An interesting discussion by Jeremy Pierce on Grace. Basically it delves into the historic divide between Protestantism and Catholicism that’s been around since the days of Martin Luther. (Jeremy is a Calvinist, so his take on the divide and the recent “healing” between Lutherans and Catholics under John Paul II is interesting) That divide is over Grace and the relationship between works and Grace. It’s quite interesting to a Mormon since our view is fairly close to the Catholic one. Thus seeing how Protestants and Catholics start to come to some agreement might be of help for LDS discussions with our Evangelical friends. (Where there is often a divide as great as the historic one between Catholics and Protestants, if not worse)
A select quote to perk ones interest.
For Catholics, justification has generally been thought to be a being declared righteous at the end of one’s life, on the basis of those works that were graciously bestowed on us by the work of God’s Spirit. What’s Pelagian about this is that the works do earn merit, on the basis of which God declares people righteous. What’s Augustinian about it is that the works are a product of the grace of God and not something anyone can do without God’s grace. This is something almost all Protestants fail to grasp about Catholicism. There is no such thing in Catholic teaching as salvation by works in the sense most Protestants talk about when they use that expression. It’s salvation by grace, but that grace saves through the Holy Spirit’s producing of works.
Later on Jeremy gets to a point that is apt. He says,
At the same time, I do think the official Catholic catechism is easily deceptive, and that’s its real danger. I think it’s easy to misunderstand what that catechism teaches and thus think that it really is works that save. I wonder how many thousands of Catholics believe that works will save them. I’m sure I know at least a hundred myself who believe that and are therefore not trusting in Christ but in their own works. Of course, this danger arises from the people who teach that faith saves as well. Those who believe that believing saves you run the danger of giving people the idea that they can earn their salvation by trusting in God hard enough, by having the hope with all their heart that they might have enough faith to be saved. That’s just as much salvation by works as the other, and Protestants run that danger if they don’t teach grace as the foundation of God’s declaration of our righteousness.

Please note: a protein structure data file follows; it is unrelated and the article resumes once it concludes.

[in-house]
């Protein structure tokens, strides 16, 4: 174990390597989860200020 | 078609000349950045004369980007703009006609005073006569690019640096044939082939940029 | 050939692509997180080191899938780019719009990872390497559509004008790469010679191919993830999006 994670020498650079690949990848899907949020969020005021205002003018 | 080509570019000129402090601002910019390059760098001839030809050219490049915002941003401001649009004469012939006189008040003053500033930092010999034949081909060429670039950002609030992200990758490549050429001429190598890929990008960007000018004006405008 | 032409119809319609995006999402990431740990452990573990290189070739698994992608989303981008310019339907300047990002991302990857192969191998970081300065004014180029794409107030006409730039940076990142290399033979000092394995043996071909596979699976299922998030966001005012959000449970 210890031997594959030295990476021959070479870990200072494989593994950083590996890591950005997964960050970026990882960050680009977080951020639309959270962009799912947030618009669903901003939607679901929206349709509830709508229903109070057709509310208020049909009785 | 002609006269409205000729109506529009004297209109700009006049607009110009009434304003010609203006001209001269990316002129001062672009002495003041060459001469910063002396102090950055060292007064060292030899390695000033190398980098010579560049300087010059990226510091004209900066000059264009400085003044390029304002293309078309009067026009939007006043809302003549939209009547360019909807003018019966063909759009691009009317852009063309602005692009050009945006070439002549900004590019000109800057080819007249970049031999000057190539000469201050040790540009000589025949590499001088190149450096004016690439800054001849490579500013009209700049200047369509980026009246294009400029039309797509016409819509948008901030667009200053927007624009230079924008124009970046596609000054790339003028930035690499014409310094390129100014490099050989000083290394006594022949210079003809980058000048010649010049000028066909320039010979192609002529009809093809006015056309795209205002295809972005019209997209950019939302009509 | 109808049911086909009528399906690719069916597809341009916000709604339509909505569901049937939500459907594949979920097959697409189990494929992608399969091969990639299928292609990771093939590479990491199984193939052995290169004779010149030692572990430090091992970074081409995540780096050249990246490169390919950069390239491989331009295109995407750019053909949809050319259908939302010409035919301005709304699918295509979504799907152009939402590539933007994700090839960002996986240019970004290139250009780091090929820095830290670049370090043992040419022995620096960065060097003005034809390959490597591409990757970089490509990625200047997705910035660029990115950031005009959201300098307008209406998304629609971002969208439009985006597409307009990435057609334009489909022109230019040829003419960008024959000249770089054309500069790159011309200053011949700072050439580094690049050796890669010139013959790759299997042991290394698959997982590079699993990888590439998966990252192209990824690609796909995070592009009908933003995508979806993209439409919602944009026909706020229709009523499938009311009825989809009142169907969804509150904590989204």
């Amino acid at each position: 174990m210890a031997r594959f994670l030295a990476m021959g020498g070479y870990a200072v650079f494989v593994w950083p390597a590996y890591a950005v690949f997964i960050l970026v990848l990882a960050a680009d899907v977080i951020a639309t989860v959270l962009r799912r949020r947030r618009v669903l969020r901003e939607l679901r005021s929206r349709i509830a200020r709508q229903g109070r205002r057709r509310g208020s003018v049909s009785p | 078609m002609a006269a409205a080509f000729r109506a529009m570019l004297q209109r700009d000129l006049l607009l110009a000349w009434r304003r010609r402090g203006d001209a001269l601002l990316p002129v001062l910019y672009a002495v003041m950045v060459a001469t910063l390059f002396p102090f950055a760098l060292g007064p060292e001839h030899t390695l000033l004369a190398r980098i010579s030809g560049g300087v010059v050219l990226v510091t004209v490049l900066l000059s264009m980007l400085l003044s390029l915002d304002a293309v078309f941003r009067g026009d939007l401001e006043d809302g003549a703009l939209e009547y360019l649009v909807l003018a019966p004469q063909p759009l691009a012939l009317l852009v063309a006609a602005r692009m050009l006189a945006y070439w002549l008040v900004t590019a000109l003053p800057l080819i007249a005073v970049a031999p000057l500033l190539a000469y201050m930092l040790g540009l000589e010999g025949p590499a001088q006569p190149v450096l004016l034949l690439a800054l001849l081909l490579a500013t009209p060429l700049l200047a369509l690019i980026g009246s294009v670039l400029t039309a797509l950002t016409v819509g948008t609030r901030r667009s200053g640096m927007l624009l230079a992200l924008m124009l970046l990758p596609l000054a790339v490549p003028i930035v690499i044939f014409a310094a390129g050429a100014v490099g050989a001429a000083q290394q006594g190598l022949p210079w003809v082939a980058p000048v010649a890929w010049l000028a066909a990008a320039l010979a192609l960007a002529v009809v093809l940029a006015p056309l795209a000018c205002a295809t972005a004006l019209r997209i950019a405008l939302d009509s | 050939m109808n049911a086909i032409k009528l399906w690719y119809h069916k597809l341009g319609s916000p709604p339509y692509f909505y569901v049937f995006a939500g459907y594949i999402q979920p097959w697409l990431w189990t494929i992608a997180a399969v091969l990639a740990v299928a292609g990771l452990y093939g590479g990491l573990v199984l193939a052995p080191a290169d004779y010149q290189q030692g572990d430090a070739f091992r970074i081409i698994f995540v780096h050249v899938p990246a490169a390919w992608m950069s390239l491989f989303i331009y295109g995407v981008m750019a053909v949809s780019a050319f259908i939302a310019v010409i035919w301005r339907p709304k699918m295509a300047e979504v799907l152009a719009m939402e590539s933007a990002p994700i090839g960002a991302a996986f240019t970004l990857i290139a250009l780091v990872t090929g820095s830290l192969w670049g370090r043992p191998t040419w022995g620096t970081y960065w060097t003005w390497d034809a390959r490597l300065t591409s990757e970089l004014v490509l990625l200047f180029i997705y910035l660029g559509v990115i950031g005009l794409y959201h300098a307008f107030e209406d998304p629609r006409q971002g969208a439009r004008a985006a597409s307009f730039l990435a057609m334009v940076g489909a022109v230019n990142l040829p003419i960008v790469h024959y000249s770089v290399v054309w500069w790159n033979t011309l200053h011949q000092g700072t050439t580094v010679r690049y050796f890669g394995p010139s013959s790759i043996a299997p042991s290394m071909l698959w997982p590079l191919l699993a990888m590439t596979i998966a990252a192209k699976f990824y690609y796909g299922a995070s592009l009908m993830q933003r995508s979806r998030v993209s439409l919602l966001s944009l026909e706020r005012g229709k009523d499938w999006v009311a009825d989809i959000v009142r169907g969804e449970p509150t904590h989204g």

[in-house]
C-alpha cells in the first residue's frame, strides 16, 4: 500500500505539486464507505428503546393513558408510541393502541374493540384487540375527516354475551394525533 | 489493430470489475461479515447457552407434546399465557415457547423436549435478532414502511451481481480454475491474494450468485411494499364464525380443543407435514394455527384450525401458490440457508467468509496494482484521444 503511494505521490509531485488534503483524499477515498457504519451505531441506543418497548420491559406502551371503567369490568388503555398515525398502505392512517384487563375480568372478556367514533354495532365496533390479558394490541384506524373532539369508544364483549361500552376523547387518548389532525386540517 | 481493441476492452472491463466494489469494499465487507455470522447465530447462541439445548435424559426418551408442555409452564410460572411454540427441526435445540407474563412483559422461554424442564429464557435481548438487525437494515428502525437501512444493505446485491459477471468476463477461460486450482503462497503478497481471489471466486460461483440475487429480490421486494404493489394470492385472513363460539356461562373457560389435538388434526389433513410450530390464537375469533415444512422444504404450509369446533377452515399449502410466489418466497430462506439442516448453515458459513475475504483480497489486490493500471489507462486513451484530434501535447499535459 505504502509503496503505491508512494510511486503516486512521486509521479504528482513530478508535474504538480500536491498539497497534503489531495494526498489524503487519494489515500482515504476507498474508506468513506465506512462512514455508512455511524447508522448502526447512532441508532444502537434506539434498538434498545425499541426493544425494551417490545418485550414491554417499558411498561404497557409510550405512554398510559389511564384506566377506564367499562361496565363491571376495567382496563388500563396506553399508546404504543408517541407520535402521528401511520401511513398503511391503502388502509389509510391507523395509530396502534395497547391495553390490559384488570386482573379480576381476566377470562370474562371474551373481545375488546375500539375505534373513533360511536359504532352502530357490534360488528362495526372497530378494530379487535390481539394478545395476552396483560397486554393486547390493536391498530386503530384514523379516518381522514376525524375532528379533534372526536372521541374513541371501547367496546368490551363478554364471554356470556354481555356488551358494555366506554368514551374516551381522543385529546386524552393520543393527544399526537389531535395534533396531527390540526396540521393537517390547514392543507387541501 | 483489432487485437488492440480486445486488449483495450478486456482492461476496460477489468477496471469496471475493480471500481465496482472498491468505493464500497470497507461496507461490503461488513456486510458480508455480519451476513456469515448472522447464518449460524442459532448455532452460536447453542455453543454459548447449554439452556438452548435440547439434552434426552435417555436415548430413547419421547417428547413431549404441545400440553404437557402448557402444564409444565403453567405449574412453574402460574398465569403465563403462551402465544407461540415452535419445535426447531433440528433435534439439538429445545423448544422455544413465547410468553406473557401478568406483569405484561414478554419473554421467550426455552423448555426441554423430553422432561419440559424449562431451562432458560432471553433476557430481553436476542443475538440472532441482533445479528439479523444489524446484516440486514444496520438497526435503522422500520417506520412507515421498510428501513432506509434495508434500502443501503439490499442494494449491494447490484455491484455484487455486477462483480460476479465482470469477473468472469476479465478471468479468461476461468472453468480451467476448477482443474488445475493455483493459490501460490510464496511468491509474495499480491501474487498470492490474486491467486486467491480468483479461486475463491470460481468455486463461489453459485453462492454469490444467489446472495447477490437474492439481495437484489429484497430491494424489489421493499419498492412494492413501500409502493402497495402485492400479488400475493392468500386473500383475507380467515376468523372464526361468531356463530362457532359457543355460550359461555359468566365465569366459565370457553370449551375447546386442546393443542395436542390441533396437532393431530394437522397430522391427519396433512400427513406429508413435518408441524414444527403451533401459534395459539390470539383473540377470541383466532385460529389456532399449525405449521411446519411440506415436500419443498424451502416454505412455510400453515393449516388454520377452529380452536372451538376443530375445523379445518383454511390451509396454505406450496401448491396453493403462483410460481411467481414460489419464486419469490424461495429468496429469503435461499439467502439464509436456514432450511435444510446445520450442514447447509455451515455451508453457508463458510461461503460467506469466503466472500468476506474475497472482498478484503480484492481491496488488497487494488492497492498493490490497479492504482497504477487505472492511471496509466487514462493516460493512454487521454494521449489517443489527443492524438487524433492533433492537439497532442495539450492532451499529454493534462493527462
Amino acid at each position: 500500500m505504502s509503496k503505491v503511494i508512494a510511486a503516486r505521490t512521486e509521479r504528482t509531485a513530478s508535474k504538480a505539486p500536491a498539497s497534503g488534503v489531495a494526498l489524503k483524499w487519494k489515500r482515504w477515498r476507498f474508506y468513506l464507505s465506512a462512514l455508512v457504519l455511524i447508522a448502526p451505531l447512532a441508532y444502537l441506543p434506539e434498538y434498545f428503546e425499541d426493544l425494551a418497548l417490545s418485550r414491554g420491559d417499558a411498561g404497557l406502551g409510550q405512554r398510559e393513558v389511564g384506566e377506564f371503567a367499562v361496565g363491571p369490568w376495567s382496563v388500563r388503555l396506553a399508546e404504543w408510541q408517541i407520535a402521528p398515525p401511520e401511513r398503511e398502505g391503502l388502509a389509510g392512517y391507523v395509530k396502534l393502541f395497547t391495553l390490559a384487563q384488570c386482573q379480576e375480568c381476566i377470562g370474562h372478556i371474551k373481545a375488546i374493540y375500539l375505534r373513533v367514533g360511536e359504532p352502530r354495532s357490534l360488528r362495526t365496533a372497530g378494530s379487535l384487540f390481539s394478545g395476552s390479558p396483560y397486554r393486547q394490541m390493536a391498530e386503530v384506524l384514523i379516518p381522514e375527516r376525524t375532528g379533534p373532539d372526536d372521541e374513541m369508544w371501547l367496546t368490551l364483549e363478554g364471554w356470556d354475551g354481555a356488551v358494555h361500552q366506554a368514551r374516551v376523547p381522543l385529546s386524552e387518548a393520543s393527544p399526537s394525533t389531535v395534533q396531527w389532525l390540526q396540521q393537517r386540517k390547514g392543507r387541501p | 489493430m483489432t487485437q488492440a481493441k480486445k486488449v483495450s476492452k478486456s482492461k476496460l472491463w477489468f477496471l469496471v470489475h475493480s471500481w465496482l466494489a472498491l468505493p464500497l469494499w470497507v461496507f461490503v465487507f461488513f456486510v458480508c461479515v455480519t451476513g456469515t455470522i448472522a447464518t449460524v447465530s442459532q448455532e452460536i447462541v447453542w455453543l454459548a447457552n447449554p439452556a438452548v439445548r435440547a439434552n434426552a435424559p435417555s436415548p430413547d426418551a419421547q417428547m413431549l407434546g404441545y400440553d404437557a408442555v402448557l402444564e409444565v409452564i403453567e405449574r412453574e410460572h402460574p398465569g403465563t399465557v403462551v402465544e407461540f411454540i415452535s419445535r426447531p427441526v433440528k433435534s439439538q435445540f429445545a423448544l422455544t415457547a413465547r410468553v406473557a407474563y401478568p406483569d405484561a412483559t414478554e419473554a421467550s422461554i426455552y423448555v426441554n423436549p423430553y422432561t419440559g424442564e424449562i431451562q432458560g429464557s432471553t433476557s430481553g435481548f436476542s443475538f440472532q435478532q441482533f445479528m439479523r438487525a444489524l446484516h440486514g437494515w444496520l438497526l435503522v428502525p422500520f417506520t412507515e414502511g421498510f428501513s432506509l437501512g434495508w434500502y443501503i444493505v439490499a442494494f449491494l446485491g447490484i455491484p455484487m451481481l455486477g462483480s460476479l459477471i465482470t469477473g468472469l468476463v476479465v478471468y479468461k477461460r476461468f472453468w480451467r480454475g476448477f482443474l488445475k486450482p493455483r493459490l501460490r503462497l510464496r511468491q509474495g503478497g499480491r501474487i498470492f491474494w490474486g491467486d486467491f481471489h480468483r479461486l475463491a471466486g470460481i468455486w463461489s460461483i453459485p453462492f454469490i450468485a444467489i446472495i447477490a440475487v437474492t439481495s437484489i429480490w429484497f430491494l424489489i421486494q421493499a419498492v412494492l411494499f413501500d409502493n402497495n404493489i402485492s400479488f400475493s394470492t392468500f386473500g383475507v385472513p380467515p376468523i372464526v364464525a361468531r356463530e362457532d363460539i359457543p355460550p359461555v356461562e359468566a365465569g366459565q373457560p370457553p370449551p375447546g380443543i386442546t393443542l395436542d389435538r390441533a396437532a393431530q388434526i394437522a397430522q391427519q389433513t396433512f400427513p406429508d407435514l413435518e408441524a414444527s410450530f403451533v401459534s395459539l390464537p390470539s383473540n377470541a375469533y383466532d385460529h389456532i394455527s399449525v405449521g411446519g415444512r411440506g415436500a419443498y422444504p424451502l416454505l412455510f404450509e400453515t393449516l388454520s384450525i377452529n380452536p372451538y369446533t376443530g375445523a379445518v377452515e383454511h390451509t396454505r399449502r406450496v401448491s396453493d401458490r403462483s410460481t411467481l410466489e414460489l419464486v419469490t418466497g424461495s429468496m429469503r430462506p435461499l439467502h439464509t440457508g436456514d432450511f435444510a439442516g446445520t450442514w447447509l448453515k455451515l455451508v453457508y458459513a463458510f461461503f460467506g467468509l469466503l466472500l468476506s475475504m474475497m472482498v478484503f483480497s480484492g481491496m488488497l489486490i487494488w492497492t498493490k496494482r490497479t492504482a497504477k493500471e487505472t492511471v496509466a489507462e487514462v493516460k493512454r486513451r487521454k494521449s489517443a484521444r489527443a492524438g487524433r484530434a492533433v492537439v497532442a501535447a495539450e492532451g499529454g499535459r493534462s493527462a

Now I think that some attacks on Catholic (or Mormon) conceptions of faith and works simply because some might misunderstand is rather questionable. Sure it happens, but, as Jeremy (as well as both Catholics and Mormons) point out, the simplistic description of salvation by faith in Evangelicalism seems to lead many astray. Probably far more, in my opinion. But then perhaps I’ve just had the misfortune of meeting many people who simply say they believe, have a hope God will save them, and then seem to cut off God’s grace from transforming their lives. It’s hard to take seriously the idea that these people aren’t significantly misled. Further, I think those people are far worse off than someone who is perhaps a tad conceptually muddled on what God does and what we do, but who otherwise recognizes they they ought to live a good life trusting in God.
I do wish to turn all this back to Mormonism. One critique, somewhat justified but highly exaggerated, is that Mormons have a failing of trying too hard. That is, we sometimes get caught up in a mode where we try to do everything – be the perfect Mom, the perfect homemaker, the perfect wife, the perfect person in ones church callings, have the perfect lawn, etc. etc. Now I think I can safely say that most Mormons I know don’t fit into that category. Indeed I think I can safely say that most of us probably could do with a bit more effort in many things, such as helping ones neighbors, being more social, taking care of the poor and so forth. But the fact is that some people get so caught up in “appearances” and appearing righteous that I do think they fall victim to the works fallacy. They forget that the point of the gospel is to turn us to Christ because no matter what we do, we’ll fail on our own. Further, when we are in tune with Christ, we’ll be able to properly prioritize and not be so caught up in the world.
Because that is exactly what I think people who fall into that trap are doing. They’re too caught up in the world. Maybe it isn’t being caught up in the world in the sense of being caught up in a selfish world of partying, sex, drugs, and monetary gain. But it is still viewing religion and the gospel from a worldly perspective. Instead of having ones heart set on why one is doing what one is doing, one is caught up on having things or doing things. One has taken ones focus off that “for the sake of which” that allows us to be our own true self and instead are lost in a world of things. We’ve lost the spirit of the gospel for a fallen technology of the gospel.
Now, as I said, I think this is far more rare than I think many portray. But of course to some degree or an other we all do it. After all we all are fallen people. That’s the point of needing a savior. But it is a point that I think we can agree with the Protestants on – in the sense that some misunderstand. But, on the other hand, if we don’t worry about acting in terms of what God provides us, I think we are putting a dam up against the grace of Christ working through us.
(Note this is cross-posted from my blog. I figured it was general interest enough to be worth posting here.